Herbal Help for Mood Disorders
Therapeutic herbs are used worldwide to relieve anxiety, depression and a host of other mood disorders. Healthy Dave is joined by registered herbalist and psychotherapist Holli Richey to discuss a natural approach to therapy using herbs, psychotherapy and stress management practices designed to help the whole person – body, mind and spirit.

Please call in to (304) 422-3154 at 9:15 AM EST.

Forest Bathing Retreat: toe first then full immersion June 21-22

Forest bathing is a practice of being present, opening our senses to receive all of the forest. It isn't about taking your clothes off to literally bathe. It's a figurative use of the word, as in to fully bask in the atmosphere. This trail is through the forest at Frozen Head State Park in Tennessee.

Forest bathing is a practice of being present, opening our senses to receive all of the forest. It isn’t about taking your clothes off to literally bathe. It’s a figurative use of the word, as in to fully bask in the atmosphere. This trail is through the forest at Frozen Head State Park in Tennessee.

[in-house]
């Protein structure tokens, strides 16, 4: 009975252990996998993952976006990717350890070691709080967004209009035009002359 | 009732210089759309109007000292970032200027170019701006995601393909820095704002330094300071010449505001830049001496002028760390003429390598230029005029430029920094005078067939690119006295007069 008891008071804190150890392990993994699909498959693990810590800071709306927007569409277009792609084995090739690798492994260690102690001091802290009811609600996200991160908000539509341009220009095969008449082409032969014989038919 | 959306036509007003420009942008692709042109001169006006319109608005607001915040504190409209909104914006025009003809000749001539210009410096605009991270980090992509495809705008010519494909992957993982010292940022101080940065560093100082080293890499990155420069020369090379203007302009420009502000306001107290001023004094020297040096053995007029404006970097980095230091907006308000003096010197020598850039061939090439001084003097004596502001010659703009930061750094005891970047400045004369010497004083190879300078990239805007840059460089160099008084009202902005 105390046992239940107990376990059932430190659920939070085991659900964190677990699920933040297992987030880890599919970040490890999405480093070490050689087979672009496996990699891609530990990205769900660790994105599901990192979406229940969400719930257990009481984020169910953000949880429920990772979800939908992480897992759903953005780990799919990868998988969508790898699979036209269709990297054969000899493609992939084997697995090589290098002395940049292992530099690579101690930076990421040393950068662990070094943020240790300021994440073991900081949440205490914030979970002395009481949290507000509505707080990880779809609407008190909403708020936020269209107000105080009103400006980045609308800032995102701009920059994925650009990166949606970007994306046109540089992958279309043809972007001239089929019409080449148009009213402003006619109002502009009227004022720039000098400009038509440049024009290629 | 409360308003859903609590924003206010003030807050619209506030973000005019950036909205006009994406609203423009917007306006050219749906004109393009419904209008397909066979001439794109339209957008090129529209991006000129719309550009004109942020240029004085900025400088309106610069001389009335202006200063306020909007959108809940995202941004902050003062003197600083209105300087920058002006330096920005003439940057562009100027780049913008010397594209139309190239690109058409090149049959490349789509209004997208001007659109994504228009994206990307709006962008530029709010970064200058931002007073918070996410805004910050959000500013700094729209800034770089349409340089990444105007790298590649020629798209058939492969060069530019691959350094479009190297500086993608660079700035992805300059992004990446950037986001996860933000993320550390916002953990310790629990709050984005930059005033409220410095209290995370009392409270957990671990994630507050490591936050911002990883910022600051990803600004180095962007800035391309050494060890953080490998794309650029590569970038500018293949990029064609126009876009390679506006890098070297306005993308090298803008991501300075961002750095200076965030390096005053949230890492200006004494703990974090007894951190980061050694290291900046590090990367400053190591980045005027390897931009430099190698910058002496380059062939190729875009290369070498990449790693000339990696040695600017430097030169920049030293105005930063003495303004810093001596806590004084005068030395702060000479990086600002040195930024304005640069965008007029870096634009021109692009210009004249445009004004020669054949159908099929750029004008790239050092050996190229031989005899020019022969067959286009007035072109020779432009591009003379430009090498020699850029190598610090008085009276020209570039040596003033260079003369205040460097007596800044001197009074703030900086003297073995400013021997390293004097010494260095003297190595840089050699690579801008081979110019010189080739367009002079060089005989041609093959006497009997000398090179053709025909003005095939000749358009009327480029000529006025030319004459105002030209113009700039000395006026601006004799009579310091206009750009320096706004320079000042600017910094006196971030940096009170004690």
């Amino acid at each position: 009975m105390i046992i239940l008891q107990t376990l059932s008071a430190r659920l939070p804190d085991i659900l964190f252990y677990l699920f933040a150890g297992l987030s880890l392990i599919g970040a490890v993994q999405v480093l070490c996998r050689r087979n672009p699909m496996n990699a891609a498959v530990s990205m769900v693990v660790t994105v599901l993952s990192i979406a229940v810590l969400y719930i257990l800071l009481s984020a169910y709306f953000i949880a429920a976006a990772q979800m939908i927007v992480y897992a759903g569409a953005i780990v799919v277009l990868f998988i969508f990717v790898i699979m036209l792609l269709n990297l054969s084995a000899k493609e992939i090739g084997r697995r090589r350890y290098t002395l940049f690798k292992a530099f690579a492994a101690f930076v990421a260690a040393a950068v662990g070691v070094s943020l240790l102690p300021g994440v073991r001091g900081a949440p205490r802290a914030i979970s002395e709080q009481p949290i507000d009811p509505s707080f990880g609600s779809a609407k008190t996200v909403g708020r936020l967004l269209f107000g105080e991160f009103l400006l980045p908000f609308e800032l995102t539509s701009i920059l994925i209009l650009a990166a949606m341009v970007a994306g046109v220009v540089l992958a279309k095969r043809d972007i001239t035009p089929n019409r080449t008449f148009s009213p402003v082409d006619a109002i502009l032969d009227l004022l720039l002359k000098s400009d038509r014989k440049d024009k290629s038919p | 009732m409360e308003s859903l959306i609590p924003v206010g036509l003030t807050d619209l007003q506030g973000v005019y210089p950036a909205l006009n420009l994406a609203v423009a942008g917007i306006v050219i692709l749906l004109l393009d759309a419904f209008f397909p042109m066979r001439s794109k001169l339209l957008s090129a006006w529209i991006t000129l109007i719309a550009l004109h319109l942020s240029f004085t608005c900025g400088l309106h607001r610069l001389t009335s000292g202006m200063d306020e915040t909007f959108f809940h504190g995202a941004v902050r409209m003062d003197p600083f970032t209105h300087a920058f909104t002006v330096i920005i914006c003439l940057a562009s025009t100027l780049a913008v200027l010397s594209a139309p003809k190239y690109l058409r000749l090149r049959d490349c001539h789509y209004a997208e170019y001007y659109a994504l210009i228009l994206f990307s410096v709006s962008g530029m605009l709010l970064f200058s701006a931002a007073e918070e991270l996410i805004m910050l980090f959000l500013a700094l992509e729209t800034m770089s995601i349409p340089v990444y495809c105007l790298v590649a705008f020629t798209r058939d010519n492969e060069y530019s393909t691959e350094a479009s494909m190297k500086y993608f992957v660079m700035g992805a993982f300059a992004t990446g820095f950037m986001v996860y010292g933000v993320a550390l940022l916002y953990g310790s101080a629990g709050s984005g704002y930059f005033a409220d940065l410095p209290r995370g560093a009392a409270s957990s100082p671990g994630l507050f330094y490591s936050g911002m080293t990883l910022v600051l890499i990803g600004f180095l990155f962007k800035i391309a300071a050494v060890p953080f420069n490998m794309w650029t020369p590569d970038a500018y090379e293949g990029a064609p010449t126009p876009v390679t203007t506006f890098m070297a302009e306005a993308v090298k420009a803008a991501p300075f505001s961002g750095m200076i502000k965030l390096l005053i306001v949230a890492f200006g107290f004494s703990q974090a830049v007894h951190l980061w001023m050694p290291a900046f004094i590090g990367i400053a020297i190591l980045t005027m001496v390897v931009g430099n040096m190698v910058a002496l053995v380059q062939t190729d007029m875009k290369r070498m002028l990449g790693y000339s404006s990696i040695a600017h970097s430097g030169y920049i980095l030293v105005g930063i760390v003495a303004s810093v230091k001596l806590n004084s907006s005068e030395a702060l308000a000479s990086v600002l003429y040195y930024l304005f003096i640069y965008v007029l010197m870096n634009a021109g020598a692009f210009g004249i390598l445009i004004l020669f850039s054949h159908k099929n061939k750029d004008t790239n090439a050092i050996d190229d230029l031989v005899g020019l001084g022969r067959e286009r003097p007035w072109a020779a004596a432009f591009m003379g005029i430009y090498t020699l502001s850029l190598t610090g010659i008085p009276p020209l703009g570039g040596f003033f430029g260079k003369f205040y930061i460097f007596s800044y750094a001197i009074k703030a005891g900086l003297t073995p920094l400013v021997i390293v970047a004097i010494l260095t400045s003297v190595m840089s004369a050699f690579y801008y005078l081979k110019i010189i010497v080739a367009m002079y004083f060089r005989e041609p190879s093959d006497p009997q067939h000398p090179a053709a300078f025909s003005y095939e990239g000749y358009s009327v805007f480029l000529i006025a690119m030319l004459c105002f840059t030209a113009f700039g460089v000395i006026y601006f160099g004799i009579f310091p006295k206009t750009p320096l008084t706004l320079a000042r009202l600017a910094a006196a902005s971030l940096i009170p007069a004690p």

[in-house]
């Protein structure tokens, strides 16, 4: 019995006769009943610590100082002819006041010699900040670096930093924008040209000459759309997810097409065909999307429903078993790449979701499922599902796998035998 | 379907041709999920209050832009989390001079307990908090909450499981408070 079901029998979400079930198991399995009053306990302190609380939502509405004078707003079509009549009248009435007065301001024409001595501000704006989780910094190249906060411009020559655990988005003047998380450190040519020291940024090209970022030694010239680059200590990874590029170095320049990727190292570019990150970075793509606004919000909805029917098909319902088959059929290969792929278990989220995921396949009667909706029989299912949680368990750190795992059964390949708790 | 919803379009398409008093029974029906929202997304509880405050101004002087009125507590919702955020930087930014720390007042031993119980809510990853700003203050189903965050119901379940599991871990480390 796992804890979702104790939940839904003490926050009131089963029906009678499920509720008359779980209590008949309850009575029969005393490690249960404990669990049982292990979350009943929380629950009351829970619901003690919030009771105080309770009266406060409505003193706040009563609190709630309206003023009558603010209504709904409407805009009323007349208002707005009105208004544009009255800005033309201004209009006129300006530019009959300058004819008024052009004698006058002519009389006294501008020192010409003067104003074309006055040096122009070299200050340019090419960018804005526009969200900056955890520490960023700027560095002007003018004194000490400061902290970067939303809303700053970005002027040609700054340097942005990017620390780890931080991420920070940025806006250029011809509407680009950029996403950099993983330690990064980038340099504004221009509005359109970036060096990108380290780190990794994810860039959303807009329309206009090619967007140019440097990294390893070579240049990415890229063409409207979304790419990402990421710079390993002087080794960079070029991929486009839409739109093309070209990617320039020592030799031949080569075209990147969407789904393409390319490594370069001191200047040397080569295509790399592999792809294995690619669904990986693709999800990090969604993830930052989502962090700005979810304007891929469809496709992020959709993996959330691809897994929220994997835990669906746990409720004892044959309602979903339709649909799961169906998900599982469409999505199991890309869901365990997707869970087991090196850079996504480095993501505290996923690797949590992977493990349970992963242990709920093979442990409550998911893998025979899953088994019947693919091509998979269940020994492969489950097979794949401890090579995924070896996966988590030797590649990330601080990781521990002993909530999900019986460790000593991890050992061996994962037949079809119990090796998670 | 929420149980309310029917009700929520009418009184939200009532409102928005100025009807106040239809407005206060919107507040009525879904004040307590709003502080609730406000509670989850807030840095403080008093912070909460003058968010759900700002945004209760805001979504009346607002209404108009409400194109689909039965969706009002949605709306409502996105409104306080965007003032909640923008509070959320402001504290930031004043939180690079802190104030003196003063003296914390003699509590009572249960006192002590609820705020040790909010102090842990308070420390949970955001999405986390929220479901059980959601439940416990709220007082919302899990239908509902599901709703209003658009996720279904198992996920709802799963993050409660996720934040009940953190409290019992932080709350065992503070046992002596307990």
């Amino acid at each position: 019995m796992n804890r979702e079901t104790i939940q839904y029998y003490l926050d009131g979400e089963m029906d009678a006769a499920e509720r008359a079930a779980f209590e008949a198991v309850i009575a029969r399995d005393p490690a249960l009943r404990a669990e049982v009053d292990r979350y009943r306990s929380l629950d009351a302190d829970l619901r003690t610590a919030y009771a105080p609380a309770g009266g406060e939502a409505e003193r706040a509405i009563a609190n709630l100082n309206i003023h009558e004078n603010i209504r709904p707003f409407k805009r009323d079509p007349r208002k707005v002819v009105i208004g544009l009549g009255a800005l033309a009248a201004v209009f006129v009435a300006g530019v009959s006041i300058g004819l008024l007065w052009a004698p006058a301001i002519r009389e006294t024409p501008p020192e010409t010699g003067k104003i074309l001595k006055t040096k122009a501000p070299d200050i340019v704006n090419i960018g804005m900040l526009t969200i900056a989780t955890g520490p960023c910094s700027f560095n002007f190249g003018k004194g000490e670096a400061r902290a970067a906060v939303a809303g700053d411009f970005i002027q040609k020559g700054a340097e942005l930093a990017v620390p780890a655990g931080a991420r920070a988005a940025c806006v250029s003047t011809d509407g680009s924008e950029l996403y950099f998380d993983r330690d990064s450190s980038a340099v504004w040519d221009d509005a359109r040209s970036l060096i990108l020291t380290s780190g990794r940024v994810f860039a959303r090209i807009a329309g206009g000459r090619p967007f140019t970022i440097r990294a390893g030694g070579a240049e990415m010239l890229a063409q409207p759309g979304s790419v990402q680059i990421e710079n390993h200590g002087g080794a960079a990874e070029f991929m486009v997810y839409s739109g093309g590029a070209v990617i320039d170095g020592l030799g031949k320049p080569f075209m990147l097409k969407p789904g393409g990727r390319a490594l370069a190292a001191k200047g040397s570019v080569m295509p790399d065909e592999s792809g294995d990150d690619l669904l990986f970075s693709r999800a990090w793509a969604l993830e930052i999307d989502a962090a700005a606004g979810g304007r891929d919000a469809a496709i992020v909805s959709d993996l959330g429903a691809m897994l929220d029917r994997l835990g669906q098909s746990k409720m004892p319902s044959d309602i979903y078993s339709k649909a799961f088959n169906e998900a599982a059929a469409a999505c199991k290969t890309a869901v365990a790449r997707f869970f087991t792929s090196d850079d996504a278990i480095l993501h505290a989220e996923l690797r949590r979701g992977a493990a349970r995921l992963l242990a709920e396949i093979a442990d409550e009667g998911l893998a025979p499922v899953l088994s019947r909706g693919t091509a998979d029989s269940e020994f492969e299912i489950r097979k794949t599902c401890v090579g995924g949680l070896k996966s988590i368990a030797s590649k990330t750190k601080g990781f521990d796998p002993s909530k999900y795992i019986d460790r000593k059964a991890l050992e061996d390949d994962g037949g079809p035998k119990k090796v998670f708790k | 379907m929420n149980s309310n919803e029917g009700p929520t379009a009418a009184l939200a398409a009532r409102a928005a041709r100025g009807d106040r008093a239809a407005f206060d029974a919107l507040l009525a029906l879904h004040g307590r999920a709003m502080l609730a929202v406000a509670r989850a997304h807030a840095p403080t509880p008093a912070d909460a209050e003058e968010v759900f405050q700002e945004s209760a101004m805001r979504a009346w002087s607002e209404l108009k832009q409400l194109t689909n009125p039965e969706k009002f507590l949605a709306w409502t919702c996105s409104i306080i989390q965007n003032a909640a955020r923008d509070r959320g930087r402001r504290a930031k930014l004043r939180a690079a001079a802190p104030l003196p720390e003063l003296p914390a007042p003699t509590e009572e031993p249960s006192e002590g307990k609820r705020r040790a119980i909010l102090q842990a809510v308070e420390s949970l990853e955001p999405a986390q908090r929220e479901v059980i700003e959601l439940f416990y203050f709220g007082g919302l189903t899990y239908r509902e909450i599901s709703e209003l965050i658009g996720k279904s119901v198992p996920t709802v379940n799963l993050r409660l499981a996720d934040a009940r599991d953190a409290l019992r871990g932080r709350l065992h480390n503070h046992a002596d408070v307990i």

I go to nature to be soothed and healed, and to have my senses put in order.  – John Burroughs

Friday, 6pm-8:30pm; Saturday, 7:30am-11:30am *

(6am-7:15am optional start for sitting in meditation at the pavilion.)

Chattanooga Arboretum & Nature Center (Reflection Riding)

Forest Bathing is a Japanese concept of immersing oneself in the sensory experience of the forest with open awareness and no expectations. Studies in Japan have proven that opening one’s senses to the forest will reduce stress hormones such as cortisol, boost the immune system, and reduce the heart rate.

Join Yong Oh, mindfulness teacher, Dr. Jean Lomino, director of CANC and outdoor educator, and Holli Richey, therapist and herbalist, for this Solstice retreat into the woods where we will experience the life-changing practice of mindfulness in nature. Experience how to be present with the body and senses, and learn how to work with difficult thoughts and feelings which generate greater stress and anxiety. Experience what it is to rest in natural awareness. This is the first of more Mindfulness in Nature retreats to come. Toe first, then full immersion.